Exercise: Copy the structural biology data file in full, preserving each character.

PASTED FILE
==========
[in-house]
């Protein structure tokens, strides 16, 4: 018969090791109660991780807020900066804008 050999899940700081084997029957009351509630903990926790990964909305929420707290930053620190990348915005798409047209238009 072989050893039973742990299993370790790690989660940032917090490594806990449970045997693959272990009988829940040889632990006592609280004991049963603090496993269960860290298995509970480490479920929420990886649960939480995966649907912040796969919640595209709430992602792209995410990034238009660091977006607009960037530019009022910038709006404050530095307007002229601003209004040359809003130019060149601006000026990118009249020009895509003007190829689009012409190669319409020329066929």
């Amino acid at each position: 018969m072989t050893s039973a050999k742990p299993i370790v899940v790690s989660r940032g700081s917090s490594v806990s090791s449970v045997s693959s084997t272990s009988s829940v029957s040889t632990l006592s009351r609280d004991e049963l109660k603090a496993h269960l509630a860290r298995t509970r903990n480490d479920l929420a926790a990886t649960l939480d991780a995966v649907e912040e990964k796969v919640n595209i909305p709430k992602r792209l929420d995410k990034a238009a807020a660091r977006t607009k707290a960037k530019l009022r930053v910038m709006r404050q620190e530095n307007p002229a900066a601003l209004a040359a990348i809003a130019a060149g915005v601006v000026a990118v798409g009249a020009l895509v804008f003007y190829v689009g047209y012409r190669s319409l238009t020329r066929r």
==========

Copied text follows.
[in-house]
């Protein structure tokens, strides 16, 4: 018969090791109660991780807020900066804008 050999899940700081084997029957009351509630903990926790990964909305929420707290930053620190990348915005798409047209238009 072989050893039973742990299993370790790690989660940032917090490594806990449970045997693959272990009988829940040889632990006592609280004991049963603090496993269960860290298995509970480490479920929420990886649960939480995966649907912040796969919640595209709430992602792209995410990034238009660091977006607009960037530019009022910038709006404050530095307007002229601003209004040359809003130019060149601006000026990118009249020009895509003007190829689009012409190669319409020329066929």
């Amino acid at each position: 018969m072989t050893s039973a050999k742990p299993i370790v899940v790690s989660r940032g700081s917090s490594v806990s090791s449970v045997s693959s084997t272990s009988s829940v029957s040889t632990l006592s009351r609280d004991e049963l109660k603090a496993h269960l509630a860290r298995t509970r903990n480490d479920l929420a926790a990886t649960l939480d991780a995966v649907e912040e990964k796969v919640n595209i909305p709430k992602r792209l929420d995410k990034a238009a807020a660091r977006t607009k707290a960037k530019l009022r930053v910038m709006r404050q620190e530095n307007p002229a900066a601003l209004a040359a990348i809003a130019a060149g915005v601006v000026a990118v798409g009249a020009l895509v804008f003007y190829v689009g047209y012409r190669s319409l238009t020329r066929r």